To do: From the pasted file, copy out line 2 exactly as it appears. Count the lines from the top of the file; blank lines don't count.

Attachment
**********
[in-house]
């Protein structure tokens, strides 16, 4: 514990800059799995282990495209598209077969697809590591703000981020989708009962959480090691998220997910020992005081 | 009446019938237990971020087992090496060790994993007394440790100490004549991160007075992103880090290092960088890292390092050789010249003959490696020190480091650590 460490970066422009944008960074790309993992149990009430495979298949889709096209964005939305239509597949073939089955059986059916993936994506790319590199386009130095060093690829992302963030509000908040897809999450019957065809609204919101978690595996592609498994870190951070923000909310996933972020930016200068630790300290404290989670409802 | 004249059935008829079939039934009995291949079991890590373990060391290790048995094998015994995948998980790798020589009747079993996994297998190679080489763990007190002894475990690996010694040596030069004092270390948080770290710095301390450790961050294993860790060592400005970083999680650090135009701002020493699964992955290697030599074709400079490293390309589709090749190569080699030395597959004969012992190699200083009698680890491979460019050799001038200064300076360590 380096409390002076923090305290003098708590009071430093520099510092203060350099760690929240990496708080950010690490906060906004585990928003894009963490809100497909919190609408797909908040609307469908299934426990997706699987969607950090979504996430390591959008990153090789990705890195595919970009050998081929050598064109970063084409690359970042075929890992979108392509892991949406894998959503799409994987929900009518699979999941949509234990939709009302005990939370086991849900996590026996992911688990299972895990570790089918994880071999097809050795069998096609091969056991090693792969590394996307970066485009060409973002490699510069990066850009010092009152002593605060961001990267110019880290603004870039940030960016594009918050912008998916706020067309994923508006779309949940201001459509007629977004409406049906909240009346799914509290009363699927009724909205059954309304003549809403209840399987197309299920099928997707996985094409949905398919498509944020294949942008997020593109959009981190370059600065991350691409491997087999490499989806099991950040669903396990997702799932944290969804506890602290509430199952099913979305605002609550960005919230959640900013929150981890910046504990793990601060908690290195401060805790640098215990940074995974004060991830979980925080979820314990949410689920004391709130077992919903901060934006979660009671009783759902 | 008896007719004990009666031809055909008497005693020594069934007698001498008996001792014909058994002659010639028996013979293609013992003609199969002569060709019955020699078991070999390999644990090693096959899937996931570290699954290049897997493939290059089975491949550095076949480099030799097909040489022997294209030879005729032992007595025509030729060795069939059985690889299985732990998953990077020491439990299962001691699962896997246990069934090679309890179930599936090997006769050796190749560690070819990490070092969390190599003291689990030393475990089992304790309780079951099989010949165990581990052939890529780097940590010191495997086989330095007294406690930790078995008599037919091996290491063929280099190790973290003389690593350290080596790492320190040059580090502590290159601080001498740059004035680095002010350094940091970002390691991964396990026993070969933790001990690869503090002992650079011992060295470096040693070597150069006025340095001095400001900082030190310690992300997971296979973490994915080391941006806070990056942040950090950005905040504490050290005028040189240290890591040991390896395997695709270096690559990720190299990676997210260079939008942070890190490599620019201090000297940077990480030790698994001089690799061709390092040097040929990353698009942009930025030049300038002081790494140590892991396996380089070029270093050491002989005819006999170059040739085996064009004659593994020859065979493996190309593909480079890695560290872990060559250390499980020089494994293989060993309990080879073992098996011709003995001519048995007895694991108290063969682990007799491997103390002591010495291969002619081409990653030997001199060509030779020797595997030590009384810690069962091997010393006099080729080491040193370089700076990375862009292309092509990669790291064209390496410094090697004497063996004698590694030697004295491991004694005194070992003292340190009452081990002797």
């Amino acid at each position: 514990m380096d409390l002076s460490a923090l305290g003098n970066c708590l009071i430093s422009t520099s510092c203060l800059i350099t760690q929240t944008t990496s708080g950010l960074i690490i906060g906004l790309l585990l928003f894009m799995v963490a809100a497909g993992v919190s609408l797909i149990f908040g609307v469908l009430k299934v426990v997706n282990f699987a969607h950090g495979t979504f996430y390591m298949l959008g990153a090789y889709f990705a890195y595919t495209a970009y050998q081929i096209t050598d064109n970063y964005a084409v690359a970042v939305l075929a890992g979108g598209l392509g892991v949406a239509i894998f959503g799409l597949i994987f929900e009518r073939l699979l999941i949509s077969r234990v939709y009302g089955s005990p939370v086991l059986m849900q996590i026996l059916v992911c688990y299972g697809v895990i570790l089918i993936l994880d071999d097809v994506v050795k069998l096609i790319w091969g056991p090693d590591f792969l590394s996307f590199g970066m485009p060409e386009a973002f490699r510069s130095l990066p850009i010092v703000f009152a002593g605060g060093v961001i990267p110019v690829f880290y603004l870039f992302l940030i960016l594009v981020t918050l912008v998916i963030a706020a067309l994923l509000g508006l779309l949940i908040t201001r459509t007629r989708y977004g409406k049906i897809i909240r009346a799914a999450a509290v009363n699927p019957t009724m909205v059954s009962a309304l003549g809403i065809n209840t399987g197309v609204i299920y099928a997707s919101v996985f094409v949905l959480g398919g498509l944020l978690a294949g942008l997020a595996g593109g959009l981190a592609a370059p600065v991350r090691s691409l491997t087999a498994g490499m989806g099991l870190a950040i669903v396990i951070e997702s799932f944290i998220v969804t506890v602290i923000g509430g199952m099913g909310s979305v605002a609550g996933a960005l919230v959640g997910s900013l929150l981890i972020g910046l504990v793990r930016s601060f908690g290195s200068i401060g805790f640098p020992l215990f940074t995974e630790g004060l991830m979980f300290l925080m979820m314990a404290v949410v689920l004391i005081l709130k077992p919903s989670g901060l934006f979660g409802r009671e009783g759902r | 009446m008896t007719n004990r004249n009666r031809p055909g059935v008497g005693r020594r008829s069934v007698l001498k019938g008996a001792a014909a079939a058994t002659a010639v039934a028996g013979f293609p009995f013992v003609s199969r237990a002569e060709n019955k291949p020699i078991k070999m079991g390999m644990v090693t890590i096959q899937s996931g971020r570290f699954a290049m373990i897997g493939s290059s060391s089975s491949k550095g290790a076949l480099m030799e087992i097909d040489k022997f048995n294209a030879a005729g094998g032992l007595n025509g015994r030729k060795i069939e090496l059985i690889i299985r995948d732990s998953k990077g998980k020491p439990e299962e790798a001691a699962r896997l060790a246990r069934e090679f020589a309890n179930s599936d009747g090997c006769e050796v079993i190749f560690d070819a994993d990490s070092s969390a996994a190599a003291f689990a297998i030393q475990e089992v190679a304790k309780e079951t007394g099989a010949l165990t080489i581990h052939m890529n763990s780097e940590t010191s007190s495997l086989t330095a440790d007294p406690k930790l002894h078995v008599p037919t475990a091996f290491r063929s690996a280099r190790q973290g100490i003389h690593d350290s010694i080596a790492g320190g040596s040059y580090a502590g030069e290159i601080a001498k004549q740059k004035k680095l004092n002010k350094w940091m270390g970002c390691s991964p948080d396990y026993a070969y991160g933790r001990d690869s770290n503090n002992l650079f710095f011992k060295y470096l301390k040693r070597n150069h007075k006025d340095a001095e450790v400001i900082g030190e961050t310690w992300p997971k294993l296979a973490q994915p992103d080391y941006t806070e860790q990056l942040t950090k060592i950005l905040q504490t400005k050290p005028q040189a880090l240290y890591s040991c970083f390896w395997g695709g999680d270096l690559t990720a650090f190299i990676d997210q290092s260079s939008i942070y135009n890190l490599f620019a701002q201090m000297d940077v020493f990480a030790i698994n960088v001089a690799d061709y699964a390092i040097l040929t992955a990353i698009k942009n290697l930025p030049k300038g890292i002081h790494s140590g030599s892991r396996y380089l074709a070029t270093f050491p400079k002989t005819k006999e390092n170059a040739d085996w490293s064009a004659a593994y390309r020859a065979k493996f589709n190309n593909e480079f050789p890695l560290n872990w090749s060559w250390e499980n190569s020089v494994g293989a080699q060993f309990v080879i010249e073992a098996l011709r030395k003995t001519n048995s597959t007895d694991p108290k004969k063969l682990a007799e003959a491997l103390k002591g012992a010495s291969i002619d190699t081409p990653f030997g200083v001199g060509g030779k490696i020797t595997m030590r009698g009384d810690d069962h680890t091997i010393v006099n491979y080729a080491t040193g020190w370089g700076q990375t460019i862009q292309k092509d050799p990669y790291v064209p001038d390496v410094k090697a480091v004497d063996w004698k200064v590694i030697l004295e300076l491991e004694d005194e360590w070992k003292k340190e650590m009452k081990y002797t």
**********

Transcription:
């Protein structure tokens, strides 16, 4: 514990800059799995282990495209598209077969697809590591703000981020989708009962959480090691998220997910020992005081 | 009446019938237990971020087992090496060790994993007394440790100490004549991160007075992103880090290092960088890292390092050789010249003959490696020190480091650590 460490970066422009944008960074790309993992149990009430495979298949889709096209964005939305239509597949073939089955059986059916993936994506790319590199386009130095060093690829992302963030509000908040897809999450019957065809609204919101978690595996592609498994870190951070923000909310996933972020930016200068630790300290404290989670409802 | 004249059935008829079939039934009995291949079991890590373990060391290790048995094998015994995948998980790798020589009747079993996994297998190679080489763990007190002894475990690996010694040596030069004092270390948080770290710095301390450790961050294993860790060592400005970083999680650090135009701002020493699964992955290697030599074709400079490293390309589709090749190569080699030395597959004969012992190699200083009698680890491979460019050799001038200064300076360590 380096409390002076923090305290003098708590009071430093520099510092203060350099760690929240990496708080950010690490906060906004585990928003894009963490809100497909919190609408797909908040609307469908299934426990997706699987969607950090979504996430390591959008990153090789990705890195595919970009050998081929050598064109970063084409690359970042075929890992979108392509892991949406894998959503799409994987929900009518699979999941949509234990939709009302005990939370086991849900996590026996992911688990299972895990570790089918994880071999097809050795069998096609091969056991090693792969590394996307970066485009060409973002490699510069990066850009010092009152002593605060961001990267110019880290603004870039940030960016594009918050912008998916706020067309994923508006779309949940201001459509007629977004409406049906909240009346799914509290009363699927009724909205059954309304003549809403209840399987197309299920099928997707996985094409949905398919498509944020294949942008997020593109959009981190370059600065991350691409491997087999490499989806099991950040669903396990997702799932944290969804506890602290509430199952099913979305605002609550960005919230959640900013929150981890910046504990793990601060908690290195401060805790640098215990940074995974004060991830979980925080979820314990949410689920004391709130077992919903901060934006979660009671009783759902 | 008896007719004990009666031809055909008497005693020594069934007698001498008996001792014909058994002659010639028996013979293609013992003609199969002569060709019955020699078991070999390999644990090693096959899937996931570290699954290049897997493939290059089975491949550095076949480099030799097909040489022997294209030879005729032992007595025509030729060795069939059985690889299985732990998953990077020491439990299962001691699962896997246990069934090679309890179930599936090997006769050796190749560690070819990490070092969390190599003291689990030393475990089992304790309780079951099989010949165990581990052939890529780097940590010191495997086989330095007294406690930790078995008599037919091996290491063929280099190790973290003389690593350290080596790492320190040059580090502590290159601080001498740059004035680095002010350094940091970002390691991964396990026993070969933790001990690869503090002992650079011992060295470096040693070597150069006025340095001095400001900082030190310690992300997971296979973490994915080391941006806070990056942040950090950005905040504490050290005028040189240290890591040991390896395997695709270096690559990720190299990676997210260079939008942070890190490599620019201090000297940077990480030790698994001089690799061709390092040097040929990353698009942009930025030049300038002081790494140590892991396996380089070029270093050491002989005819006999170059040739085996064009004659593994020859065979493996190309593909480079890695560290872990060559250390499980020089494994293989060993309990080879073992098996011709003995001519048995007895694991108290063969682990007799491997103390002591010495291969002619081409990653030997001199060509030779020797595997030590009384810690069962091997010393006099080729080491040193370089700076990375862009292309092509990669790291064209390496410094090697004497063996004698590694030697004295491991004694005194070992003292340190009452081990002797």